Big Little Things
During my recent visit to Madagascar, I noticed little girls in the villages sitting on the ground tapping rocks together. Fara, our social team manager, explained to me that each rock represents a person – a mother, father, sister, brother, neighbor or friend. The tapping is how they talk with each other. The rocks are carefully chosen for their size, shape and color and kept as prized possessions. Fara added that she has used play therapy, observing children playing with their rocks to help them cope with psychosocial issues associated with illness and death.
My recent experience of being a patient for the first time in my life helped me gain a greater appreciation for how the little things can make a big difference and how illness often extends beyond the physical to the psychological, emotional, logistical and financial, which means many different people have important roles in providing care and creating a system of support.
As PIVOT’s development director, I had the privilege of going again to see our work in action and it gave me a greater appreciation for the myriad of little things that members of our team do – day in and day out – to support patients and their families in Ifanadiana District.
I watched Luc and Elie, referral team members, hold a severely dehydrated and anemic little boy with malaria, one cushioning his head while the other monitored his blood oxygen saturation level, as we bounced down a rutted mud road in an ambulance, part of a first-of-its-kind referral system that transports patients to higher levels of care.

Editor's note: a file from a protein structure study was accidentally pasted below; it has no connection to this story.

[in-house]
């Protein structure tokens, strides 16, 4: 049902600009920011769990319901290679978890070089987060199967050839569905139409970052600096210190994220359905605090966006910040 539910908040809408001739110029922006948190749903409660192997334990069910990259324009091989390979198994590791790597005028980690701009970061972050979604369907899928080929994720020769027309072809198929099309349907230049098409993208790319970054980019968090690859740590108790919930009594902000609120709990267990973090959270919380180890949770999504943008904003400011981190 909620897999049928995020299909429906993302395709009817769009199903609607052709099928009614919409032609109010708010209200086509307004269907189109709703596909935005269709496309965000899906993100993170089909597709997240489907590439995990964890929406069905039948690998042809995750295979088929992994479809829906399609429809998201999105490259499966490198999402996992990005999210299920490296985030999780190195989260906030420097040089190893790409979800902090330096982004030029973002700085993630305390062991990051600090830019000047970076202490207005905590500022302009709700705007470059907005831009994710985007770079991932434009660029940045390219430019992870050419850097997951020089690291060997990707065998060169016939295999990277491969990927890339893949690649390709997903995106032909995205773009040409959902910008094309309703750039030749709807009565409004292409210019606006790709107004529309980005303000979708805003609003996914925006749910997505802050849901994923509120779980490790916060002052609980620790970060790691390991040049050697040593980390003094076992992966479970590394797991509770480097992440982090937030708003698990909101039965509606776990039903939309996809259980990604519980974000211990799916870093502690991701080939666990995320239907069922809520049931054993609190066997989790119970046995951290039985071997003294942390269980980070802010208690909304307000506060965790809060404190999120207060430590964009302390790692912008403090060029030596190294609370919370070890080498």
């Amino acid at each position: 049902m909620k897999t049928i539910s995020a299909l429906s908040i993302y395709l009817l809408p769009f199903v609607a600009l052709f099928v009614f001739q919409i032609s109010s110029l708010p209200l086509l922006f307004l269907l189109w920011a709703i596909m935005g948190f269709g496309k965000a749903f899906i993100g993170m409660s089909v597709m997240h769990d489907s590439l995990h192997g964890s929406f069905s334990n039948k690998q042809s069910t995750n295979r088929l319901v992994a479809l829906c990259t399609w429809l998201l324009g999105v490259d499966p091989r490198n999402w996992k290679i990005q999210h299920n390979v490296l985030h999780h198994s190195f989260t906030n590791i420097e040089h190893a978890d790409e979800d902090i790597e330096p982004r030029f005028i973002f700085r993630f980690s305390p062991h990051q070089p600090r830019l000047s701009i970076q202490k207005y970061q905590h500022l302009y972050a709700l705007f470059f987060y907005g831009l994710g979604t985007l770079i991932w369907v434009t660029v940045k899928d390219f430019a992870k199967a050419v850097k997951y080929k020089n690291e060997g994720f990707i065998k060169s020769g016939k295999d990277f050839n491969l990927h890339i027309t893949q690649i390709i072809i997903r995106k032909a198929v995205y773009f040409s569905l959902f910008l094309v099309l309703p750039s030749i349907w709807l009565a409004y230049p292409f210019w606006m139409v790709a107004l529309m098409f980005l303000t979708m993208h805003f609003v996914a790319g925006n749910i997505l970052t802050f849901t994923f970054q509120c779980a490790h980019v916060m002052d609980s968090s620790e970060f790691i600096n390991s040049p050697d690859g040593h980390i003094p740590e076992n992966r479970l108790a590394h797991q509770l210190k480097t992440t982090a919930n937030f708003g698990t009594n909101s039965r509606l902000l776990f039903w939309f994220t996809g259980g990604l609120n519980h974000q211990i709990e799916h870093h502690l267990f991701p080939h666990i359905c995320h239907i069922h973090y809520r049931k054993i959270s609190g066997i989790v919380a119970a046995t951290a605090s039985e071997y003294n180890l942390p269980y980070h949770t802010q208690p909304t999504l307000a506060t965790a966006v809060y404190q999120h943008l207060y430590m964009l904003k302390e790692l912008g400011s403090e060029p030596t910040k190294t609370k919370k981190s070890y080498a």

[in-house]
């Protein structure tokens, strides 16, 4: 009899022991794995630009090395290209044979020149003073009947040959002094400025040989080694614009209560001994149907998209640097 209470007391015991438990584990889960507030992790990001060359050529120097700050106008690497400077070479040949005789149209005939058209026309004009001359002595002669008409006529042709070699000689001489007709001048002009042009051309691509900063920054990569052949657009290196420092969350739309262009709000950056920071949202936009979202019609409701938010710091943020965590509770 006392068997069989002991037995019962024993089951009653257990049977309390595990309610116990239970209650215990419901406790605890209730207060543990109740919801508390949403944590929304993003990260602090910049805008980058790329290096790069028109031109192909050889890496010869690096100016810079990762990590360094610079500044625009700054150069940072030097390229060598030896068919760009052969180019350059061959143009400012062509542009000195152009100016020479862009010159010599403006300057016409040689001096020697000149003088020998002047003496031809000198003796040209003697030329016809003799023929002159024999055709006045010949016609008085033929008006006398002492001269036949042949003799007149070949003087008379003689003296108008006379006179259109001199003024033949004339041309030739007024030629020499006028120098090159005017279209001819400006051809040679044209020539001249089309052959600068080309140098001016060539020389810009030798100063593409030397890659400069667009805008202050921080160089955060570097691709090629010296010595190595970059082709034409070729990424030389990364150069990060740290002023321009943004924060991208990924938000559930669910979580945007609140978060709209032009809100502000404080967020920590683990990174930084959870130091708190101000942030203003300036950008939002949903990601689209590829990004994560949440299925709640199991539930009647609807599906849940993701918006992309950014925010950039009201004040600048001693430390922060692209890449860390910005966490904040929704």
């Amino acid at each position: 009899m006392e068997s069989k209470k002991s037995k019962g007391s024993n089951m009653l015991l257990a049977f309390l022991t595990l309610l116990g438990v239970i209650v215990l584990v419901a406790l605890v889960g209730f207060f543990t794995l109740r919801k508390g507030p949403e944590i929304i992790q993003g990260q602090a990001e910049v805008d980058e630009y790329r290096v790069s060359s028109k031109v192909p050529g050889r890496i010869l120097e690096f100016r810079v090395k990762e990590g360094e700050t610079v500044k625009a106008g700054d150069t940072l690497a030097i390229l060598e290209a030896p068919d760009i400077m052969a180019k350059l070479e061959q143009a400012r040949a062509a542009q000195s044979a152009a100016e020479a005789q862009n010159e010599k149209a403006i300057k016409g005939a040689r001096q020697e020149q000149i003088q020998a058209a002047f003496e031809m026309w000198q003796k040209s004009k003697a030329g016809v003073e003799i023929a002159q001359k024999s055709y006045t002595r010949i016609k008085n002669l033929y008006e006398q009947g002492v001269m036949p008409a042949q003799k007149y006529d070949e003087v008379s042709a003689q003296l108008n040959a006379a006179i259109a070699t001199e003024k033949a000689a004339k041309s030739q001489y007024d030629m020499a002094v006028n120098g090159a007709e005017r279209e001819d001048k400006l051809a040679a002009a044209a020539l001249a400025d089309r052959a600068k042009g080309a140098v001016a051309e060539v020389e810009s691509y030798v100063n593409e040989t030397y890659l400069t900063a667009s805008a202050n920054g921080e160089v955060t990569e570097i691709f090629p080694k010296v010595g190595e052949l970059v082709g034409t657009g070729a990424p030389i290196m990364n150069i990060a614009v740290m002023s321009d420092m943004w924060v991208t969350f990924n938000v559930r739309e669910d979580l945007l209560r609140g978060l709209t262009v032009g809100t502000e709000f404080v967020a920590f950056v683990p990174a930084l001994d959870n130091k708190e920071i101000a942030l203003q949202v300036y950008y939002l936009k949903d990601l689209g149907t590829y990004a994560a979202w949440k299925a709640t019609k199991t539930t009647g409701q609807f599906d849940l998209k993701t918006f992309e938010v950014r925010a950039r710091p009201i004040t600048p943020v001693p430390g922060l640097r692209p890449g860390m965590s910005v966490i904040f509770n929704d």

Dinary, a community health worker who supports his village 10 kilometers from the nearest health center, carefully examined a child using the integrated management of childhood illness protocol, checking on a range of ailments such as anemia, malnutrition, and edema, before diagnosing diarrhea and prescribing zinc and oral rehydration, all under the watchful eye of Eldine, a PIVOT supervisor nurse, who later offered a thorough critique and suggestions for improvement.
Dr. David, our quality of care program manager, treated patients side-by-side Ministry of Health clinical colleagues asking the one or two extra questions that can go beyond surface treatment to identify the underlying problem and avoid unnecessary return visits to distant health centers.
Andres, our research manager, used a computer model to plot the declining disease prevalence in our catchment area. Such data analysis and research is helping to inform our work and measure the impact of our systems strengthening and clinical programs.
Dr. Ali, our country director, sat in long meetings in the capital, listening to debates on 30,000-foot issues while trying to advance our on-the-ground agenda such as obtaining enough nutritional supplements for the increasing number of malnourished children we are diagnosing and treating.
In Madagascar, poverty and disease run wide and deep, and so PIVOT runs wide and deep with a team of dedicated professionals, from social workers and ambulance drivers to researchers and doctors, building trusting relationships and providing care to each person – a mother, father, sister, brother, neighbor or friend – doing a lot of little things that are adding up to something much greater than the sum of its parts.